Sad to say, in spite of heroic charges inspired by love of freedom and the old country, the invaders were unable to progress more than a few kilometres from the beaches, and General Hamilton was recalled to London on 16 October 1915, his military career at an end. The campaign stuttered along for another two months with little to show but 245,000 wounded and missing, and 59,000 confirmed killed. The defending Ottoman forces suffered similar losses.
Another high-level casualty in the region was Winston Churchill himself. Having failed to take a lesson from the Gallipoli fiasco, Winston and British Prime Minister Lloyd George attempted, in September 1922, to turn back the Turkish nationalist army, fresh from victory over the invading Greeks and now intent on liberating Istanbul/Constantinople. Outmanoeuvred politically this time by Mustafa Kemal, Churchill and Lloyd George failed to get support from their own parliament and imperial dominions. Obliged to back down in a major humiliation for Great Britain known as the Chanak Crisis, their government fell and Lloyd George’s political career was over.
In the last months of the Great War, a magazine, The Kia Ora Coo-ee was published in Cairo, ostensibly by Australian and NZ troops stationed in the region. I am quoting from the issue of April 15, 1918:
‘Just three short years, but in that period the names of Australia and New Zealand have penetrated every corner of the globe. The hearts of those “downunder” have glowed with pride, and the eyes of many mothers have filled with tears as they read of that wonderful landing on far away Gallipoli. They are proud of their sons, these parents. They know that in all the records of war they cannot find a parallel to the landing at Anzac. Their sons proved themselves equal to the veterans of the legions of Alexander, Hannibal, Caesar, Cromwell or any other warlord we may name . . . Those who are now mourning their dead feel that it is a privilege to fight and even to fall in so glorious a cause . . . Those who lie buried on or near the beach, among the gullies and ridges of Gallipoli have hung up their laurel-wreathed swords in the halls of the brave, bright with imperishable lustre. They heard the call of the Motherland and responded. Death has been their share of the conflict but they have gone under just as their forefathers went under, so that the grand old flag which carries freedom and civilisation to every corner of the world shall still fly above those they have left behind them.’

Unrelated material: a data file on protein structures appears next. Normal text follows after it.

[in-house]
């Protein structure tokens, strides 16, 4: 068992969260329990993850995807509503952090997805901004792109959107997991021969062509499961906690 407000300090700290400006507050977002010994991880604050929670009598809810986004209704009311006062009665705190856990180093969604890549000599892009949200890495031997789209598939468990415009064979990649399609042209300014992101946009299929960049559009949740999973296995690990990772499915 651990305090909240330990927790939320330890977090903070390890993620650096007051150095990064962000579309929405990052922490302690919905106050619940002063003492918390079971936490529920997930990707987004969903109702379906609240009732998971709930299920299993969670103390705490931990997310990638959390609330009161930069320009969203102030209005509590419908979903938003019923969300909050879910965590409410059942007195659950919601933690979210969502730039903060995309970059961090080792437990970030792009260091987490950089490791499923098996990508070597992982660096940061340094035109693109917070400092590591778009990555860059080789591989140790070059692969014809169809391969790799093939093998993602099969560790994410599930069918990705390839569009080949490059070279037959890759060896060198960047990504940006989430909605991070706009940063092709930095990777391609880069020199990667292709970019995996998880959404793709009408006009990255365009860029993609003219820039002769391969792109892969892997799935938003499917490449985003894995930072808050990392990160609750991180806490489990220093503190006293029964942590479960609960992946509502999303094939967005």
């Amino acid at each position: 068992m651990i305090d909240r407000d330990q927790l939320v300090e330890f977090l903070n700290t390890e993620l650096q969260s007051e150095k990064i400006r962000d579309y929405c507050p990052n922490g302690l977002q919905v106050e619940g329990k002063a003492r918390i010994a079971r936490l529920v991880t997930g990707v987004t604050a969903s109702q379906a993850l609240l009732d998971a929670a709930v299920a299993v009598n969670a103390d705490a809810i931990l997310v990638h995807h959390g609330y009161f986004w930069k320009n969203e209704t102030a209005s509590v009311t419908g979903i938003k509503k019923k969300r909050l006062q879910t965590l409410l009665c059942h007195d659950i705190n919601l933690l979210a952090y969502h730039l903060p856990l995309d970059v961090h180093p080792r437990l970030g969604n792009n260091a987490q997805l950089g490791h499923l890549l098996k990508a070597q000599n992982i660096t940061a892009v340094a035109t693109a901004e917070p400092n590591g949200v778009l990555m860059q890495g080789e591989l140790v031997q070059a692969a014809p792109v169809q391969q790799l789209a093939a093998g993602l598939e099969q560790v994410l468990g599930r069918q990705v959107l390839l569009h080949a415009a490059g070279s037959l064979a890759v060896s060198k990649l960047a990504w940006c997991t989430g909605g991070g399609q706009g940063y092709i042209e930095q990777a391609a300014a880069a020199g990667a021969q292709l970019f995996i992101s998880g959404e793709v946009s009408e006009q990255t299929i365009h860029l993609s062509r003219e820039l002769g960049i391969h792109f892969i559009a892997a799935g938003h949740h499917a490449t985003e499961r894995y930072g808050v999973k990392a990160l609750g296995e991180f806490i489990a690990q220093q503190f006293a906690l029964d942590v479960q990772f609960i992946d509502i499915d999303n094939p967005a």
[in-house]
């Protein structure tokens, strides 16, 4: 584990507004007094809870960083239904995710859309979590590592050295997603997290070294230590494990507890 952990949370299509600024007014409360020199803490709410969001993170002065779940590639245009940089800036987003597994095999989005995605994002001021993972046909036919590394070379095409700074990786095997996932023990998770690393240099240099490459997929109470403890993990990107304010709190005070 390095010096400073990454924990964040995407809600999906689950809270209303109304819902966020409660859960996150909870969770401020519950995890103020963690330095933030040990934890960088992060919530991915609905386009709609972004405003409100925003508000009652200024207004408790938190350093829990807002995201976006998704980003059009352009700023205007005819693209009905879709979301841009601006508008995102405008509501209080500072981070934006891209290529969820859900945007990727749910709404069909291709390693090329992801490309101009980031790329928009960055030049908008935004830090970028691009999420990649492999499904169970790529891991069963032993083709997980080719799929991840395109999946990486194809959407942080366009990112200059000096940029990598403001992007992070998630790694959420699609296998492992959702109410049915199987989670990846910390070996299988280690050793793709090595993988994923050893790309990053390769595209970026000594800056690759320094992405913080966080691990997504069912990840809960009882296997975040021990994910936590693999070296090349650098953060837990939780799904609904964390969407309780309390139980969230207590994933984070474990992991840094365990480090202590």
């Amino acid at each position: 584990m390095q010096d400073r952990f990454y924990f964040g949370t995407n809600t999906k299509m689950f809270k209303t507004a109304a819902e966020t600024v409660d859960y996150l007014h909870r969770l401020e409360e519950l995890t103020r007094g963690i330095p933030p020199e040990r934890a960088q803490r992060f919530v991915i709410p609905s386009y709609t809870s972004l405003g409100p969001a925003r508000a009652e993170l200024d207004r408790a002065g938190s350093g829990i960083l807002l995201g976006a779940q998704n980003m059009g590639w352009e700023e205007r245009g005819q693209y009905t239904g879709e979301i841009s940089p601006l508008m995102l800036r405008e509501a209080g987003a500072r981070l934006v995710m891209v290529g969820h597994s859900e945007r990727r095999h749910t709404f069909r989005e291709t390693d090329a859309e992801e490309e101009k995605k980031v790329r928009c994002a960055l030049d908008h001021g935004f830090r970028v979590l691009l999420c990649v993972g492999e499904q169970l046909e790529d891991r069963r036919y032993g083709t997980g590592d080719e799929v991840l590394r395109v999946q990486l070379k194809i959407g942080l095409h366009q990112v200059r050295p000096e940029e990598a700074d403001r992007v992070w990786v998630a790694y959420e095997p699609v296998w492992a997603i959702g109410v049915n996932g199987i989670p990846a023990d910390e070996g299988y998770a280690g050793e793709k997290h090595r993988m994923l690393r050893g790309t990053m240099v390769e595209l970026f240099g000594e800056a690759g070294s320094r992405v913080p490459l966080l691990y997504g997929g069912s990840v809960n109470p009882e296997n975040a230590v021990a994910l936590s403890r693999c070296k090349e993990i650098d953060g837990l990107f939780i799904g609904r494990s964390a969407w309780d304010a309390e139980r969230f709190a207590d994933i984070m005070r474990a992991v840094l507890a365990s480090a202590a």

Possibly Prime Ministers Key and Abbott are lost in a time warp and actually still believe that kind of nonsense.
In 1988, New Zealand author Maurice Shadbolt published a book, ‘Voices of Gallipoli’. It was based on interviews he had recorded with Gallipoli veterans in old folks homes around the country. An 18 year-old in 1915 was well into his 80s by that time – but most of them had never spoken about their experiences to anyone in the intervening years. No one else wanted to know what it had really been like if it didn’t conform to the war according to Kia Ora Coo-ee. On Shadbolt’s recordings octogenarians could be heard breaking down in tears as they recounted their horrific experiences on those beaches, gullies and ridges – the hopeless bayonet charges into the mouths of machine guns firing 600 rounds per minute; the nightmarish injuries; the pathetic cries of mates dying in agony in no-man’s land; the realisation that they had more in common with the young guys in the enemy trenches than with the generals and politicians who were ordering them to charge and die.
What’s changed in a hundred years? In 1970 the Motown record label released one of the most successful anti-war songs of all time: Edwin Starr singing War? What is it good for? His conclusion was ‘Absolutely nothing’ – but that answer is, of course, extremely naïve. If it were true, there would be no more wars. The fact is, war is very good for some, namely those involved in the military-industrial complex and the transnational finance system that supports and is supported by it.
Harvey Broadbent, Associate Professor of history at Macquarie University, Sydney, published a book earlier this year, ‘Defending Gallipoli: The Turkish Story’. He dedicated it to ‘the memory of those soldiers whose stories have not been told and who perished by the folly of others’. Later he explains that those ‘others’ were ‘every person who was responsible for instigating that campaign and carrying it out in a way which led to all those deaths.’ Again, I take issue with the learned professor’s use of the word ‘folly’. I would substitute a phrase: ‘cynical self-interest and heedlessness of human life.’
As Kurt Vonnegut wrote in ‘Slaughterhouse-Five’: ‘So it goes. Poo-tee-weet?’
Gallipoli Rewatched – Another look at Peter Weir’s 1981 movie